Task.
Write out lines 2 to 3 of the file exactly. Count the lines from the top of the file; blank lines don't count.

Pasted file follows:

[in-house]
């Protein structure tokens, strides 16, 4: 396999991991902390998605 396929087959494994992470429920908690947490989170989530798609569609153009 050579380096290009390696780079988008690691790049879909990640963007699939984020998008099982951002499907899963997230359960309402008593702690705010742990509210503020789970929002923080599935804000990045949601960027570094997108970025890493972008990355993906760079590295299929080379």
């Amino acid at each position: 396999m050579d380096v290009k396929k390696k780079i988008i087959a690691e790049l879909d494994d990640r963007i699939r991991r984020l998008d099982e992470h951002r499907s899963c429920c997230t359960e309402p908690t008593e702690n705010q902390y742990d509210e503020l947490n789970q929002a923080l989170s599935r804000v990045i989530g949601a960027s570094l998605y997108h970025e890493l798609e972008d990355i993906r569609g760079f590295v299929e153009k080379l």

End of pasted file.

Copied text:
């Protein structure tokens, strides 16, 4: 396999991991902390998605 396929087959494994992470429920908690947490989170989530798609569609153009 050579380096290009390696780079988008690691790049879909990640963007699939984020998008099982951002499907899963997230359960309402008593702690705010742990509210503020789970929002923080599935804000990045949601960027570094997108970025890493972008990355993906760079590295299929080379």
């Amino acid at each position: 396999m050579d380096v290009k396929k390696k780079i988008i087959a690691e790049l879909d494994d990640r963007i699939r991991r984020l998008d099982e992470h951002r499907s899963c429920c997230t359960e309402p908690t008593e702690n705010q902390y742990d509210e503020l947490n789970q929002a923080l989170s599935r804000v990045i989530g949601a960027s570094l998605y997108h970025e890493l798609e972008d990355i993906r569609g760079f590295v299929e153009k080379l």